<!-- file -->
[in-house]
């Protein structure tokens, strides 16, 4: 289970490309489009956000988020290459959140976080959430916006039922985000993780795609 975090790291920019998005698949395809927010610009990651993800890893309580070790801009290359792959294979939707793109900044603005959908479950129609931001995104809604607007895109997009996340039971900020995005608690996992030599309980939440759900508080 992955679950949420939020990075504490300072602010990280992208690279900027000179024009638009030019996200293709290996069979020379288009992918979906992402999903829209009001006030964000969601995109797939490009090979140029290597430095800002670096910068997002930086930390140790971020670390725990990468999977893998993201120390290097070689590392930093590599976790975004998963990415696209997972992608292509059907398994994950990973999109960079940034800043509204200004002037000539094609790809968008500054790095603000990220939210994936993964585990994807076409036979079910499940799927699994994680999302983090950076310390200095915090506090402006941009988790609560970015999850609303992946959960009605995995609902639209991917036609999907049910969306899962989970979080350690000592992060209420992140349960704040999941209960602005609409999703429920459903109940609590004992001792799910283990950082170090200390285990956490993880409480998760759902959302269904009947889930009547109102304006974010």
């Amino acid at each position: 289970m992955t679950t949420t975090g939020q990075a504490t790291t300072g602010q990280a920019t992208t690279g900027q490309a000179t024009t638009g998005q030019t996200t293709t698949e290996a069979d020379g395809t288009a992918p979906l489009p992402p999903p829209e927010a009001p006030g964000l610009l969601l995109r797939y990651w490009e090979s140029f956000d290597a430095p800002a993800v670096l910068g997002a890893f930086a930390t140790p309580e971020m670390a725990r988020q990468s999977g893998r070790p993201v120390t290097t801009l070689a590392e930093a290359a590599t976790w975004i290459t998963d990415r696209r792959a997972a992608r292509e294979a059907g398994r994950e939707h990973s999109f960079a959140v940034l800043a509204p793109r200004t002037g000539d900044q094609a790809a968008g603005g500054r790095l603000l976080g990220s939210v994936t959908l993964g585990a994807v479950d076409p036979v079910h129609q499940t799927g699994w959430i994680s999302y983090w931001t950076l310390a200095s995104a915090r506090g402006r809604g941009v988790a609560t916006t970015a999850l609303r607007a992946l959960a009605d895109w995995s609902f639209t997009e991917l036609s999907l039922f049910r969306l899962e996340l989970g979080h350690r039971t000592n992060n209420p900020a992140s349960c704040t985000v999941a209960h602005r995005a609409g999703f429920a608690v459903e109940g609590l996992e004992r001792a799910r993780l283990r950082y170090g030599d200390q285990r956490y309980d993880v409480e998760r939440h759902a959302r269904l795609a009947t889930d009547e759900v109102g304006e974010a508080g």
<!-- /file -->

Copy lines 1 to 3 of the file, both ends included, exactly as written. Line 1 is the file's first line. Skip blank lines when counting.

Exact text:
[in-house]
């Protein structure tokens, strides 16, 4: 289970490309489009956000988020290459959140976080959430916006039922985000993780795609 975090790291920019998005698949395809927010610009990651993800890893309580070790801009290359792959294979939707793109900044603005959908479950129609931001995104809604607007895109997009996340039971900020995005608690996992030599309980939440759900508080 992955679950949420939020990075504490300072602010990280992208690279900027000179024009638009030019996200293709290996069979020379288009992918979906992402999903829209009001006030964000969601995109797939490009090979140029290597430095800002670096910068997002930086930390140790971020670390725990990468999977893998993201120390290097070689590392930093590599976790975004998963990415696209997972992608292509059907398994994950990973999109960079940034800043509204200004002037000539094609790809968008500054790095603000990220939210994936993964585990994807076409036979079910499940799927699994994680999302983090950076310390200095915090506090402006941009988790609560970015999850609303992946959960009605995995609902639209991917036609999907049910969306899962989970979080350690000592992060209420992140349960704040999941209960602005609409999703429920459903109940609590004992001792799910283990950082170090200390285990956490993880409480998760759902959302269904009947889930009547109102304006974010």
């Amino acid at each position: 289970m992955t679950t949420t975090g939020q990075a504490t790291t300072g602010q990280a920019t992208t690279g900027q490309a000179t024009t638009g998005q030019t996200t293709t698949e290996a069979d020379g395809t288009a992918p979906l489009p992402p999903p829209e927010a009001p006030g964000l610009l969601l995109r797939y990651w490009e090979s140029f956000d290597a430095p800002a993800v670096l910068g997002a890893f930086a930390t140790p309580e971020m670390a725990r988020q990468s999977g893998r070790p993201v120390t290097t801009l070689a590392e930093a290359a590599t976790w975004i290459t998963d990415r696209r792959a997972a992608r292509e294979a059907g398994r994950e939707h990973s999109f960079a959140v940034l800043a509204p793109r200004t002037g000539d900044q094609a790809a968008g603005g500054r790095l603000l976080g990220s939210v994936t959908l993964g585990a994807v479950d076409p036979v079910h129609q499940t799927g699994w959430i994680s999302y983090w931001t950076l310390a200095s995104a915090r506090g402006r809604g941009v988790a609560t916006t970015a999850l609303r607007a992946l959960a009605d895109w995995s609902f639209t997009e991917l036609s999907l039922f049910r969306l899962e996340l989970g979080h350690r039971t000592n992060n209420p900020a992140s349960c704040t985000v999941a209960h602005r995005a609409g999703f429920a608690v459903e109940g609590l996992e004992r001792a799910r993780l283990r950082y170090g030599d200390q285990r956490y309980d993880v409480e998760r939440h759902a959302r269904l795609a009947t889930d009547e759900v109102g304006e974010a508080g």